In another dream, I was standing in a murderously bright white hospital, a fusillade of blinking whiteness, and in a specific room was an unspecified 3,000 year-old man, on his “death bed,” the final furrow. I was hovering around the room, as if like a guardian angel, floating/walking around the room and all about the hallways and spaces of the hospital, but all with no individuality of movement.


The eye/s in our dreams are like retinal circuses. Always the feeling of pre-sensations, pre-awareness, pre-knowingness--being told what is and what isn’t before coming to a conclusion, but running into them, truths, contradictions, a circular horizon, a feeling of unfeeling, but beyond feeling. The metaphor that “the body doesn’t do what the mind tells it to do” (this reference, often to an ageing body) is often what occurs in a dream, and at times vice-versa.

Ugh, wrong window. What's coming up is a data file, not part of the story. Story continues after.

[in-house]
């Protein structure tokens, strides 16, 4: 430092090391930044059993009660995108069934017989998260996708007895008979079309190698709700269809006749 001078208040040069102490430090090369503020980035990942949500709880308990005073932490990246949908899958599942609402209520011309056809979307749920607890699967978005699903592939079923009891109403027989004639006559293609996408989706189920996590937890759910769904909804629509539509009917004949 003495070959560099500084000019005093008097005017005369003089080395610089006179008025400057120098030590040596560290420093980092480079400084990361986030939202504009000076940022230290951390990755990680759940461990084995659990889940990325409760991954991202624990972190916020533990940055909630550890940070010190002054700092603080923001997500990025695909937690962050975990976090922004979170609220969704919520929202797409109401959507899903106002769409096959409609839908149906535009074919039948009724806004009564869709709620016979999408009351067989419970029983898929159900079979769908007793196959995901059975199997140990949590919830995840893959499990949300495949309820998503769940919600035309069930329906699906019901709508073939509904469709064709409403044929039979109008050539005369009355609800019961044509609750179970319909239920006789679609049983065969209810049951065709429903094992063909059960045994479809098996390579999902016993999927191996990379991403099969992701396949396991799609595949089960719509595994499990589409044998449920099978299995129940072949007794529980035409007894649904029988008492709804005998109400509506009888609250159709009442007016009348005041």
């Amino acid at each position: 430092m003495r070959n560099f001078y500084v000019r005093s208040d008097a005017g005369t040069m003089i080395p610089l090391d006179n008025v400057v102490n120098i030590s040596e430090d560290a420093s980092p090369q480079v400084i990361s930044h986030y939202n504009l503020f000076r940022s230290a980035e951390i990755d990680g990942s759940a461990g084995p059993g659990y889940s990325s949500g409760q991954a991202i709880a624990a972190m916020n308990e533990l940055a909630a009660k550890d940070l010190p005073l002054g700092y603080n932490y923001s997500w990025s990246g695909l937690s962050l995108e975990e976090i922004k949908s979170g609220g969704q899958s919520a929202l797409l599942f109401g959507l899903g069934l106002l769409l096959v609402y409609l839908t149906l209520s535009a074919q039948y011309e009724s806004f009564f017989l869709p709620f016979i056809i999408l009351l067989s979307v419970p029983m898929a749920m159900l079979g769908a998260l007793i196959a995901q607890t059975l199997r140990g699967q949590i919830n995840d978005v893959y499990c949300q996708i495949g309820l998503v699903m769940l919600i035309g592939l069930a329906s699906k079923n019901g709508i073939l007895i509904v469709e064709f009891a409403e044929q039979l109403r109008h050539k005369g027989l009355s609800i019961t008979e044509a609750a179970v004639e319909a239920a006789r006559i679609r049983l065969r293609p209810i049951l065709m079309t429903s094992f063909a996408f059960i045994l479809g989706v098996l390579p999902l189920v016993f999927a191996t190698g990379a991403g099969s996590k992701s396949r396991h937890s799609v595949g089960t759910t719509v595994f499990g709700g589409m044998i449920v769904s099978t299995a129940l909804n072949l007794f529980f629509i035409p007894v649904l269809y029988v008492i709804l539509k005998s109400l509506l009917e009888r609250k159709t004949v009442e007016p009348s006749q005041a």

by Viktor Pivovarov


Keller said...

Your poetry,your ethic,your thought! Its wonderful, I had fun picking through your brain,listening to your opinions and hearing what you had to say. This is exquisitely wonderful and Im glad I took the time to read it. You can also read mine,if you want, but you are not obligated too

Vick said...

amazed by the sophisticated, extraordinary pictures from the posts